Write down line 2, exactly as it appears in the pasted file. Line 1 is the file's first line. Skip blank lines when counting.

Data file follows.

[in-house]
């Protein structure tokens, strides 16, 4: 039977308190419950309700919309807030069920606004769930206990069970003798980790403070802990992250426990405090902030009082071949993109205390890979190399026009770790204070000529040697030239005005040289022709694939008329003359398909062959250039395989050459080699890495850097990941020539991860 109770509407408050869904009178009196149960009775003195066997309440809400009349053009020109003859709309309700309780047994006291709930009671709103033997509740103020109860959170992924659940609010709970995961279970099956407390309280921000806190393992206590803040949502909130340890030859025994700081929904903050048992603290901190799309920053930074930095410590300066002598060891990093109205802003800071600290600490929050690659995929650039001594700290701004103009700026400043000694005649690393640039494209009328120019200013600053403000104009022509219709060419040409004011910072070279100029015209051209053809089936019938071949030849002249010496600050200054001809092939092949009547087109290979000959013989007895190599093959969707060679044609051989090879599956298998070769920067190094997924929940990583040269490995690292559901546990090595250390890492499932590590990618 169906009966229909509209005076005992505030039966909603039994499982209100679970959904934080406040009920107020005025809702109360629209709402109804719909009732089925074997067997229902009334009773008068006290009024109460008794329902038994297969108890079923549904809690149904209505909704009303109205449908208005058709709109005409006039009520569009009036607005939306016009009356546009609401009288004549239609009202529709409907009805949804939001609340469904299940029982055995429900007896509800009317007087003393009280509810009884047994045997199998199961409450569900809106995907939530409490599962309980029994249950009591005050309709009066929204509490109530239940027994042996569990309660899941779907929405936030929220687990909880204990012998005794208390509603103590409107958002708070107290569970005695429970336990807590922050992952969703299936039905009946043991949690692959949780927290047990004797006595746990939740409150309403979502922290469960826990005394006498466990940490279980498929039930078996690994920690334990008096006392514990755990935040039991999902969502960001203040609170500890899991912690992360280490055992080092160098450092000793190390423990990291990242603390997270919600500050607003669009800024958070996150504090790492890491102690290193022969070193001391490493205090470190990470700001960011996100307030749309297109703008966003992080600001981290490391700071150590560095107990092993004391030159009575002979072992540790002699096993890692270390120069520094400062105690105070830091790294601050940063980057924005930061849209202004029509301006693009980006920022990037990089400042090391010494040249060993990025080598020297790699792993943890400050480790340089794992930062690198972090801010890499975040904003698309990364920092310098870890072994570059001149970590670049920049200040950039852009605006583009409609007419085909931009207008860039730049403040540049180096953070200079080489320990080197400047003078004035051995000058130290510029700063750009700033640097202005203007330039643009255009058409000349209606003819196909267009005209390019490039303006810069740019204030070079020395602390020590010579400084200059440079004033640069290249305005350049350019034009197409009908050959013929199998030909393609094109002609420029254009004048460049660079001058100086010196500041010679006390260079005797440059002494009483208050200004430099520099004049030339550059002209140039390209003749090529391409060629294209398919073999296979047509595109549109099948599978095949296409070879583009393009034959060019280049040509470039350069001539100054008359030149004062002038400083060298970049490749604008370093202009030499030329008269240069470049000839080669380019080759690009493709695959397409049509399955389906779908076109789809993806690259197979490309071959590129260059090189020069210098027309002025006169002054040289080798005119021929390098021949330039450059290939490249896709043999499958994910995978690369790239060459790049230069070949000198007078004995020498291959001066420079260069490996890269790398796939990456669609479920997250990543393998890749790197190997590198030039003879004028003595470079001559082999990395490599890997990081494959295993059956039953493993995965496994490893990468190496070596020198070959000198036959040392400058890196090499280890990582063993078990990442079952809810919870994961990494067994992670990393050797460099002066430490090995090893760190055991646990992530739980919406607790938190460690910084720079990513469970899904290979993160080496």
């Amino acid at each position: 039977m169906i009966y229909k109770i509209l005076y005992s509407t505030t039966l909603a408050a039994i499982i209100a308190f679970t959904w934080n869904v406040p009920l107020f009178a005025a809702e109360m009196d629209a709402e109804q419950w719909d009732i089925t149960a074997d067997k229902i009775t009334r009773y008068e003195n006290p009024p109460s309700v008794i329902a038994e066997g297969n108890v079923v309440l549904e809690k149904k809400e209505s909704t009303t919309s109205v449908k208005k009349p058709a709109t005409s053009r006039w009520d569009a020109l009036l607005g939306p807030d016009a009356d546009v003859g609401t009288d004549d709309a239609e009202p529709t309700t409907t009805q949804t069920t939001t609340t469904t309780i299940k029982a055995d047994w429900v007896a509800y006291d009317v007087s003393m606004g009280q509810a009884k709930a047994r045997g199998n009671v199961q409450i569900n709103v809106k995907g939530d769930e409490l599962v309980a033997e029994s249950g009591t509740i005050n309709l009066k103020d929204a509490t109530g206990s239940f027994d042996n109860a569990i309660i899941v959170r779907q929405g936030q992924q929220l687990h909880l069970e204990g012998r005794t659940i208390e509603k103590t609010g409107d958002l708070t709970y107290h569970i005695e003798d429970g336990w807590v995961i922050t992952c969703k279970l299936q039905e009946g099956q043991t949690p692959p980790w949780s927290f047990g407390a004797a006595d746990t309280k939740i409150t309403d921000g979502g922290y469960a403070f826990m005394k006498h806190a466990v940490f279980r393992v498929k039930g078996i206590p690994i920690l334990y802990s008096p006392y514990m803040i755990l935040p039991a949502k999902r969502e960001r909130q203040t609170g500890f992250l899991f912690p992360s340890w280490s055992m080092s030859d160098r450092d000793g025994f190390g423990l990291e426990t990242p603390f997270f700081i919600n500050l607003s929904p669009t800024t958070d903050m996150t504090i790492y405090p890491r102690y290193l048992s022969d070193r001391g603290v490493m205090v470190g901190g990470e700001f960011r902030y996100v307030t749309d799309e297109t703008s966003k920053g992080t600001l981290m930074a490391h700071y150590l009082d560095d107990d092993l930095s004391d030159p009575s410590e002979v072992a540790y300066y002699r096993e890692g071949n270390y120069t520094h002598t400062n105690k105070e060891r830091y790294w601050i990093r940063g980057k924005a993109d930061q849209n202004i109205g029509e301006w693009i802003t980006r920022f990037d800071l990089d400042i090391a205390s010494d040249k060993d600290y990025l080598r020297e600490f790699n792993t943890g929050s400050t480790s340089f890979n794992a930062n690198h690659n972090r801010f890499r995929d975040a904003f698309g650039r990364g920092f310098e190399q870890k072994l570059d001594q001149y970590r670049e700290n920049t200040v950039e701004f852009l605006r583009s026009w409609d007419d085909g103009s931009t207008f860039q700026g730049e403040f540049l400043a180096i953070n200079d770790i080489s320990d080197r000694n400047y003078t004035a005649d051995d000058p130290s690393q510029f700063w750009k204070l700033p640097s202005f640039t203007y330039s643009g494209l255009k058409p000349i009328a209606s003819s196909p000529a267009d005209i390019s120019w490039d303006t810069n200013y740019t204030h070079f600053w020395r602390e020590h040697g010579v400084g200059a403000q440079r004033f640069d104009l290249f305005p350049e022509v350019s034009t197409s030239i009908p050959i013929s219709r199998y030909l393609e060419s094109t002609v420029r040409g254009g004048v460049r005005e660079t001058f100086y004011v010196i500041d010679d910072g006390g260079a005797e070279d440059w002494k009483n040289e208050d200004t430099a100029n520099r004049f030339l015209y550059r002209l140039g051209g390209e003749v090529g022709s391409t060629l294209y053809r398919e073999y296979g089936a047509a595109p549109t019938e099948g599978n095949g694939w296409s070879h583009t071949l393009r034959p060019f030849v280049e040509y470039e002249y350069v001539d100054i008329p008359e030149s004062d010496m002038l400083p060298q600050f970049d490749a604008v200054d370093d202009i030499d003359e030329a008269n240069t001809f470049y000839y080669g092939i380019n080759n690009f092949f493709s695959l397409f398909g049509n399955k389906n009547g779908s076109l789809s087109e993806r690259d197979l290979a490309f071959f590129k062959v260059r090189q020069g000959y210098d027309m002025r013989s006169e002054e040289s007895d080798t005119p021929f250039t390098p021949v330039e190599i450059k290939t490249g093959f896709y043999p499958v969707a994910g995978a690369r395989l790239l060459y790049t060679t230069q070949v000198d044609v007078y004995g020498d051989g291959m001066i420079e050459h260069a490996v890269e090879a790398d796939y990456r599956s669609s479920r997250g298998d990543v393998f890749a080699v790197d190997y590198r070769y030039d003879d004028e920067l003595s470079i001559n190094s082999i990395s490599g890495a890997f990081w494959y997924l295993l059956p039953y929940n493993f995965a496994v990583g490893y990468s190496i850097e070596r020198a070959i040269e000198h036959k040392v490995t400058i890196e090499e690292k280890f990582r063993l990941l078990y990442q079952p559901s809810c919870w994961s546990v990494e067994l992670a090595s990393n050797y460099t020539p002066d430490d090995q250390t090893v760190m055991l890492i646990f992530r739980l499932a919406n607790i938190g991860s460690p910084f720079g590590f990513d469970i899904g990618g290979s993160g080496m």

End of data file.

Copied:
């Protein structure tokens, strides 16, 4: 039977308190419950309700919309807030069920606004769930206990069970003798980790403070802990992250426990405090902030009082071949993109205390890979190399026009770790204070000529040697030239005005040289022709694939008329003359398909062959250039395989050459080699890495850097990941020539991860 109770509407408050869904009178009196149960009775003195066997309440809400009349053009020109003859709309309700309780047994006291709930009671709103033997509740103020109860959170992924659940609010709970995961279970099956407390309280921000806190393992206590803040949502909130340890030859025994700081929904903050048992603290901190799309920053930074930095410590300066002598060891990093109205802003800071600290600490929050690659995929650039001594700290701004103009700026400043000694005649690393640039494209009328120019200013600053403000104009022509219709060419040409004011910072070279100029015209051209053809089936019938071949030849002249010496600050200054001809092939092949009547087109290979000959013989007895190599093959969707060679044609051989090879599956298998070769920067190094997924929940990583040269490995690292559901546990090595250390890492499932590590990618 169906009966229909509209005076005992505030039966909603039994499982209100679970959904934080406040009920107020005025809702109360629209709402109804719909009732089925074997067997229902009334009773008068006290009024109460008794329902038994297969108890079923549904809690149904209505909704009303109205449908208005058709709109005409006039009520569009009036607005939306016009009356546009609401009288004549239609009202529709409907009805949804939001609340469904299940029982055995429900007896509800009317007087003393009280509810009884047994045997199998199961409450569900809106995907939530409490599962309980029994249950009591005050309709009066929204509490109530239940027994042996569990309660899941779907929405936030929220687990909880204990012998005794208390509603103590409107958002708070107290569970005695429970336990807590922050992952969703299936039905009946043991949690692959949780927290047990004797006595746990939740409150309403979502922290469960826990005394006498466990940490279980498929039930078996690994920690334990008096006392514990755990935040039991999902969502960001203040609170500890899991912690992360280490055992080092160098450092000793190390423990990291990242603390997270919600500050607003669009800024958070996150504090790492890491102690290193022969070193001391490493205090470190990470700001960011996100307030749309297109703008966003992080600001981290490391700071150590560095107990092993004391030159009575002979072992540790002699096993890692270390120069520094400062105690105070830091790294601050940063980057924005930061849209202004029509301006693009980006920022990037990089400042090391010494040249060993990025080598020297790699792993943890400050480790340089794992930062690198972090801010890499975040904003698309990364920092310098870890072994570059001149970590670049920049200040950039852009605006583009409609007419085909931009207008860039730049403040540049180096953070200079080489320990080197400047003078004035051995000058130290510029700063750009700033640097202005203007330039643009255009058409000349209606003819196909267009005209390019490039303006810069740019204030070079020395602390020590010579400084200059440079004033640069290249305005350049350019034009197409009908050959013929199998030909393609094109002609420029254009004048460049660079001058100086010196500041010679006390260079005797440059002494009483208050200004430099520099004049030339550059002209140039390209003749090529391409060629294209398919073999296979047509595109549109099948599978095949296409070879583009393009034959060019280049040509470039350069001539100054008359030149004062002038400083060298970049490749604008370093202009030499030329008269240069470049000839080669380019080759690009493709695959397409049509399955389906779908076109789809993806690259197979490309071959590129260059090189020069210098027309002025006169002054040289080798005119021929390098021949330039450059290939490249896709043999499958994910995978690369790239060459790049230069070949000198007078004995020498291959001066420079260069490996890269790398796939990456669609479920997250990543393998890749790197190997590198030039003879004028003595470079001559082999990395490599890997990081494959295993059956039953493993995965496994490893990468190496070596020198070959000198036959040392400058890196090499280890990582063993078990990442079952809810919870994961990494067994992670990393050797460099002066430490090995090893760190055991646990992530739980919406607790938190460690910084720079990513469970899904290979993160080496």